We all know that every country in the world is unique in its culture, language, and lifestyle. But have you ever considered how provision of healthcare and treatment varies from region to region globally? It’s obvious that third world countries might not have the resources available to provide treatment equivalent to a public hospital in the United States. However, it is expected that a patient be provided the best treatment that is possible based on the funding and resources available in their home country. Ensuring each citizen of a country is given the same form of care is considered a form of justice, a perspective I had never thought of before. Often times, you will find there are nationally standardized guidelines about treatment options for the use of local doctors; this ensures a one patient does not get “better” medical care than his/her neighbor. All of these aspects fall under the jurisdiction of “standard of care” within a country, a link between law and medicine that I had previously never considered.
Standard of care is a common topic in medical discussion, though it is not clearly defined in the field. The most concrete definition of standard of care is a legal one, which defines the term as “the caution that a reasonable person in similar circumstances would exercise in providing care to a patient.” To uphold to the standard of care is a legal obligation of doctors. If they were to deviate from it, the practitioner could be held liable for medical malpractice or negligence. Standard of care often comes up when discussing global health politics, especially when physicians from one country are attempting to provide relief or treatment to citizens of another country. Clinical trials or research conducted outside the United States, for example, are expected to adhere to the local standard of care.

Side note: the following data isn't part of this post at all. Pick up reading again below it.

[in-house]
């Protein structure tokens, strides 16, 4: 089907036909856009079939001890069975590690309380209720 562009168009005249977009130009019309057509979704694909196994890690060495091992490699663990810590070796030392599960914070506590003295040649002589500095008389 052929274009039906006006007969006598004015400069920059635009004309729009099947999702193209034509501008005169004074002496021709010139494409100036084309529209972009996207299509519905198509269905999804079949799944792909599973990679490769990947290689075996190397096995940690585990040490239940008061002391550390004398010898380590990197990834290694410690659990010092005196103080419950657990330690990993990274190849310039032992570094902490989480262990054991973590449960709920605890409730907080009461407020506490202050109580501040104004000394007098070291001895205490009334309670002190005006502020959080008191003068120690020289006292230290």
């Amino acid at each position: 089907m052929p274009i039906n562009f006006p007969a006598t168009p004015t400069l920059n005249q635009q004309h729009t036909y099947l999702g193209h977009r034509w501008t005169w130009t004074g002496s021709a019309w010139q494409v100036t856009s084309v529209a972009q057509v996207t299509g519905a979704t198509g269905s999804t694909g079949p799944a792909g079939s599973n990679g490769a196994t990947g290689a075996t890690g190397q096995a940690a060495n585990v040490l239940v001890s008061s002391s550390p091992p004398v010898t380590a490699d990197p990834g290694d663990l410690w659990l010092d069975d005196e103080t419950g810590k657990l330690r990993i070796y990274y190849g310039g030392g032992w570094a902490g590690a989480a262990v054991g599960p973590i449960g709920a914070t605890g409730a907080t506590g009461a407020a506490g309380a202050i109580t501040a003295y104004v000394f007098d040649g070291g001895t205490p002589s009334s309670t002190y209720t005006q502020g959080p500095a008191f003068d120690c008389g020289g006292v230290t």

Here is an example where standard of care might be taken into consideration: say researchers were planning on testing a cure for an STI in South Africa. The doctors can only afford to administer the drug to a portion of the infected population due to the expenses of manufacturing the drug. After treatment, however, researchers find the drug worked on participants! But now, only a fraction of the population benefited from this new magical drug, and the rest of the country remains infected. This brings about an ethical issue because a portion of the population received a higher standard of care than other members of the community. It is possible, in this scenario, that the researchers violated a legal standard.
Ideally it seems like a simple concept to provide equal treatment opportunities to all citizens under a system of government. But in application, it can be a difficult task to accomplish. Medicine is not a science that can be executed identically for every procedure; there can be multiple solutions, each situation is unique, and every doctor might provide treatment differently. As a result, the guidelines for standard of care are always changing with time, location, and experience, as is the case for the field of medicine and law. So if you’re planning on embarking to a novel location for research or public health, remember to consider the country’s standard of care! You might be surprised to know that sometimes providing American standard of care in an impoverished country might not always be beneficial to the target population or the most ethical course of action!